The making and using of the presently preferred embodiments are discussed in detail below. It should be appreciated, however, that the present invention provides many applicable inventive concepts that can be embodied in a wide variety of specific contexts. The specific embodiments discussed are merely illustrative of specific ways to make and use the invention, and do not limit the scope of the invention.

Referring now to FIGS. 1A and 1B along with prior art FIG. 6, there is illustrated the interaction of a high speed horizontal scanning drive signal and a low speed (vertical) or scan line positioning signal used to control a prior art electronic display formed by a raster scan, such as for example a CRT display. The terms “horizontal”, used with respect to scanning drive signals, and “vertical”, used with respect to the beam positioning signals are for convenience and explanation purposes only, and it will be appreciated by those skilled in the art that the scan lines could run vertically and the positioning signals could position the vertical scan lines horizontally across a display screen contrary to the embodiment shown and discussed with respect to FIGS. 1A and 1B.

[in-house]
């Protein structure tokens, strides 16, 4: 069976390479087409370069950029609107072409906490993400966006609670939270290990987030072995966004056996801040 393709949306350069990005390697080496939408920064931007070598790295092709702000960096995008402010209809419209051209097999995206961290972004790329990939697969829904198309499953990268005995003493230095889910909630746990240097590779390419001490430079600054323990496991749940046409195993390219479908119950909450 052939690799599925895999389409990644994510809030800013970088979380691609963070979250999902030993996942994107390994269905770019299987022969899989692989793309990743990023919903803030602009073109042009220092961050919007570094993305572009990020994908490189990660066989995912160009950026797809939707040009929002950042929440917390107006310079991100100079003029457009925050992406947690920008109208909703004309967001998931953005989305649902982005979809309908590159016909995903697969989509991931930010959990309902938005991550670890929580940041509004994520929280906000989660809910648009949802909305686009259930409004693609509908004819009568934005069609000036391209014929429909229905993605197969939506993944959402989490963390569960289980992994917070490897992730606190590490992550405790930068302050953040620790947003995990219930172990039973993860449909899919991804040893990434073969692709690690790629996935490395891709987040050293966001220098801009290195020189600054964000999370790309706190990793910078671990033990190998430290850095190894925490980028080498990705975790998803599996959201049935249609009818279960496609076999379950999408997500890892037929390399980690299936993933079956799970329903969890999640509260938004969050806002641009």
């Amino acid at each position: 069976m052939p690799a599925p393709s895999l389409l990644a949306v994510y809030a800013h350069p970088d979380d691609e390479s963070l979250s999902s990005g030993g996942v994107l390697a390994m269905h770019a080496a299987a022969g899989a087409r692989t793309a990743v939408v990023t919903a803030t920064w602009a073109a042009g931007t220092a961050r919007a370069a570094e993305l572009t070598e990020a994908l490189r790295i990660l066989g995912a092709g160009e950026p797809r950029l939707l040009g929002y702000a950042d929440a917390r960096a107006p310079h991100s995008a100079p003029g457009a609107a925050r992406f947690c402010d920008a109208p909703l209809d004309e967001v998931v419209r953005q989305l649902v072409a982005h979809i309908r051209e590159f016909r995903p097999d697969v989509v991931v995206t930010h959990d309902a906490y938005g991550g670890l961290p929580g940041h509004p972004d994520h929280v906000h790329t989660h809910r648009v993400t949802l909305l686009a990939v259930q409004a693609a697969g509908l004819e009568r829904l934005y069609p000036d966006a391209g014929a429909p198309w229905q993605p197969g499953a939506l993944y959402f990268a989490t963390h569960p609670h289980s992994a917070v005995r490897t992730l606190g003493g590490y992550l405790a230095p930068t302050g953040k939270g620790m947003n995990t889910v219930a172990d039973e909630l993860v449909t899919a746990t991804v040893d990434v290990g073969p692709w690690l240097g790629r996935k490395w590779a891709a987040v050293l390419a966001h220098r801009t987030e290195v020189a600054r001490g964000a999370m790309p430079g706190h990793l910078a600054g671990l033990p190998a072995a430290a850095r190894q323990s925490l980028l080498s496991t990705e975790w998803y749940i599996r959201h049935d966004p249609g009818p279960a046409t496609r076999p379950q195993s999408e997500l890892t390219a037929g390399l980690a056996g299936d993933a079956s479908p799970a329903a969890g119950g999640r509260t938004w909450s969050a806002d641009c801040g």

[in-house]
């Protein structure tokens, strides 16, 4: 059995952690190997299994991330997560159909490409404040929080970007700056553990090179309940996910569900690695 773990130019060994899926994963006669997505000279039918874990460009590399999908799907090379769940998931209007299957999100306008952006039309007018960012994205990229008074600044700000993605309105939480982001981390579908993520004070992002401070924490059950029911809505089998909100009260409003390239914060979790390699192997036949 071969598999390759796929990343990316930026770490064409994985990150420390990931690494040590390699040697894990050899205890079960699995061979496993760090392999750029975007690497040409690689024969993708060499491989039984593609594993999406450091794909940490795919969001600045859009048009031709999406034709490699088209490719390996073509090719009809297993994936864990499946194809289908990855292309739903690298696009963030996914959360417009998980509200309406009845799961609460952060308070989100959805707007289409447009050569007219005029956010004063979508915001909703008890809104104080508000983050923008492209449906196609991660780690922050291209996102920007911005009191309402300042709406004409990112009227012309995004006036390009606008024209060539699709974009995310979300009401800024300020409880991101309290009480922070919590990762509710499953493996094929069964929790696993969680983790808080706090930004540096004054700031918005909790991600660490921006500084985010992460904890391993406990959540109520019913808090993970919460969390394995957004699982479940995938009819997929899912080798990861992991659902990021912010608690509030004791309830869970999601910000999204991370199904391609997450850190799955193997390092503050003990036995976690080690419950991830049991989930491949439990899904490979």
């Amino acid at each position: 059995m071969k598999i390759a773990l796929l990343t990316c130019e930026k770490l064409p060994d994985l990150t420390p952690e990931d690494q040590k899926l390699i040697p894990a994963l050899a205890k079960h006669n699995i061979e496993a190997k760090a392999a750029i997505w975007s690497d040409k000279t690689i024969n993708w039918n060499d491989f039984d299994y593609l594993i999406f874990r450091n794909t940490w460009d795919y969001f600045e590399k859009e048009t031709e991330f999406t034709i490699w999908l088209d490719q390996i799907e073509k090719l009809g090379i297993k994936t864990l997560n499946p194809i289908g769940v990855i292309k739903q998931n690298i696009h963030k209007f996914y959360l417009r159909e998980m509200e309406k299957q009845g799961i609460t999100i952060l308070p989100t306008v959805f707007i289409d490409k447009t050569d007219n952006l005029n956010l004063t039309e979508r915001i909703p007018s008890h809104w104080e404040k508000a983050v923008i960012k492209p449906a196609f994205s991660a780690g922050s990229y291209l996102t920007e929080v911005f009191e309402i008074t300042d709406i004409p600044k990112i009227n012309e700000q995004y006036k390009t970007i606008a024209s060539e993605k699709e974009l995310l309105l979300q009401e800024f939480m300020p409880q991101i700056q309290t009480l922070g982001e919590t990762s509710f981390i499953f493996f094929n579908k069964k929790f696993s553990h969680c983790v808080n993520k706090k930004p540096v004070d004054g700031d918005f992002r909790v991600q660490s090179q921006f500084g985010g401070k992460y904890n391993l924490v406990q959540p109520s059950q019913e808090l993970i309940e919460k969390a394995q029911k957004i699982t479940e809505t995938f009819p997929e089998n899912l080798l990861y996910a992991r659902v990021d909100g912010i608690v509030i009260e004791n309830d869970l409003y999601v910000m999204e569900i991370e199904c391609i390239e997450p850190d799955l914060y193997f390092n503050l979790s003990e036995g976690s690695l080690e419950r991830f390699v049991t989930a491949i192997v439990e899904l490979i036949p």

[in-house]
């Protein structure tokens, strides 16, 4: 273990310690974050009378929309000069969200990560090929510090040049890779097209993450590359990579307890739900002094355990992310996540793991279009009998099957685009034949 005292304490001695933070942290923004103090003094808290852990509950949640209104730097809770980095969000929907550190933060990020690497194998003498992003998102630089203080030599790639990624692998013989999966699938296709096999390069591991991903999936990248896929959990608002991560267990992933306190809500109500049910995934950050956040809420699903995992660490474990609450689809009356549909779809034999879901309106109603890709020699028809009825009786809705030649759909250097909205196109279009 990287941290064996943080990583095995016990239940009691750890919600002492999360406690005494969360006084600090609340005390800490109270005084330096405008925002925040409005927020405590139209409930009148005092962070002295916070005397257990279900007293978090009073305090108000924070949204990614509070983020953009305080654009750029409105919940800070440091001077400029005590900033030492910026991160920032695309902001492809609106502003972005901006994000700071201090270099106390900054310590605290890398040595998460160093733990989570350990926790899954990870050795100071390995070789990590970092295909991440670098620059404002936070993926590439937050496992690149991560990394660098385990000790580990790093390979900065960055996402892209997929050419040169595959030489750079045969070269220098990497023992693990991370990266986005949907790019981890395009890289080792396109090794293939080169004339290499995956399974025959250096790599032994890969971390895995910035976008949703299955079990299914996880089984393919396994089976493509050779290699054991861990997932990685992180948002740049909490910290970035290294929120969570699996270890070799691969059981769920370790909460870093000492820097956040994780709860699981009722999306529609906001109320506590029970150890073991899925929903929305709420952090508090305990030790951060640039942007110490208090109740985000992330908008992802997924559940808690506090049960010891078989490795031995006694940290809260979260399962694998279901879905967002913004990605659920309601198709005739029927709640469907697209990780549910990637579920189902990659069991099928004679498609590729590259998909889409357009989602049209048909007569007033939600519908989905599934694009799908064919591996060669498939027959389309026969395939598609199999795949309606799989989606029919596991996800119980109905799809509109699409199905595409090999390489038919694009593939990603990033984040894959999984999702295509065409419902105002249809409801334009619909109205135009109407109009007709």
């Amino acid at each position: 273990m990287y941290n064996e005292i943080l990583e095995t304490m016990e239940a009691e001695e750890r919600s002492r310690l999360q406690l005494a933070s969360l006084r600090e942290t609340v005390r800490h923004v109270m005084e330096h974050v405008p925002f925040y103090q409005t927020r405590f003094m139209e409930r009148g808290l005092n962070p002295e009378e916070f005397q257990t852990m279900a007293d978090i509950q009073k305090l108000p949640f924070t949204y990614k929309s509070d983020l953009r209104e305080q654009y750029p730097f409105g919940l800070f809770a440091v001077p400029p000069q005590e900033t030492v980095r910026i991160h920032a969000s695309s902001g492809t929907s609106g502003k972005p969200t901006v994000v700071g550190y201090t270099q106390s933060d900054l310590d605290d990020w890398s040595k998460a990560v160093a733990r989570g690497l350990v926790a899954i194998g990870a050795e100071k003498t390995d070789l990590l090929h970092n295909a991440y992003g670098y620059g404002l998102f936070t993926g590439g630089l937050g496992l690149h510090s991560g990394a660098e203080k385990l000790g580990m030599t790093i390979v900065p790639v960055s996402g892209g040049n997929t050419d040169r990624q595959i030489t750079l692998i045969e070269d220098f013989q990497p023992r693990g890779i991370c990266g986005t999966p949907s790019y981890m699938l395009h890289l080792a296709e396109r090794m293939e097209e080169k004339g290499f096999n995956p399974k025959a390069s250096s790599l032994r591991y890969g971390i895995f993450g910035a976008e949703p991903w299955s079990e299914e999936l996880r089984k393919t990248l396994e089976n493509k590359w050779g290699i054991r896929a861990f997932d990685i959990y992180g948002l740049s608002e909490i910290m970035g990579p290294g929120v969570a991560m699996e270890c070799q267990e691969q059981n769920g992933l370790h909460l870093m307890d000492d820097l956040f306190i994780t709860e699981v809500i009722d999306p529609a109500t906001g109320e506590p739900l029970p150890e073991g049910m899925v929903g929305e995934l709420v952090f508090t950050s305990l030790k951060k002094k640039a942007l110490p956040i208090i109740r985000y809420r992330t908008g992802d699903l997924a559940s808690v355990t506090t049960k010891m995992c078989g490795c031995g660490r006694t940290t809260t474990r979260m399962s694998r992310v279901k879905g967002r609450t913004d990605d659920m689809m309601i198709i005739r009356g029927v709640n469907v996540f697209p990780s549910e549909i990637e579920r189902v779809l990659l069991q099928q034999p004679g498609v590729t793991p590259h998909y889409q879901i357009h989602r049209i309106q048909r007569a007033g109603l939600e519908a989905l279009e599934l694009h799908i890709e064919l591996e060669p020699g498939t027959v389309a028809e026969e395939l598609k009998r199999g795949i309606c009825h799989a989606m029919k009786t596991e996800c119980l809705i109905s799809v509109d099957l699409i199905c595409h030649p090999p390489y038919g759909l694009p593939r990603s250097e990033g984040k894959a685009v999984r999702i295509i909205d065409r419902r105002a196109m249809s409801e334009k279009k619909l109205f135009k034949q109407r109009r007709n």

As shown in FIG. 6, four typical frames of video such as indicated by image boxes 10 a, 10 b, 10 c, and 10 d are generated during the same (substantially linear) portion of each cycle of the slow speed sinusoidal drive signal represented by curve 12. More specifically, if the slow speed positioning signal has a frequency of 60 Hz, then in the example of FIG. 6, sixty different frames of video (i.e. complete images) rather than the four as illustrated will be generated in one second. Therefore, if as shown in the figure, the frequency of the high speed or scanning drive signal is an even multiple of the frequency of the low speed signal, then each successive video frame will start and be located at the same position on a display screen. For example, if transition point 14 is at the exact peak of the drive signal, it represents both the end point of each cycle of the positioning slow speed drive signal and the start point of the next cycle of the drive signal. Therefore, point 16 will be selected to always occur a certain time period thereafter and can be selected to represent the start point (or placement of the first line) of each frame. Likewise point 18 will be the end point (or placement of the last line) of each frame. In the prior art example of FIG. 6, the mirror travels in a reverse direction between the lowest point 20 and peak point 14 of the cycle as the slow speed signal and the mirror are repositioned for the next frame of video signals. As discussed above, the portion of the drive signal between points 16 and 18 is substantially linear and is referred to hereinafter as the display portion of the slow speed drive signal, whereas the transition peak point 14 and the lowest point 20 not only are not located during a linear portion of the signal, but as mentioned represent where the positioning drive signal actually stops and reverses the direction of the mirror. These reverse or “turn-around” portions (above line 22 and below line 24) of the drive signal are referred to hereinafter as the upper and lower peak portions or transition points of the drive signal.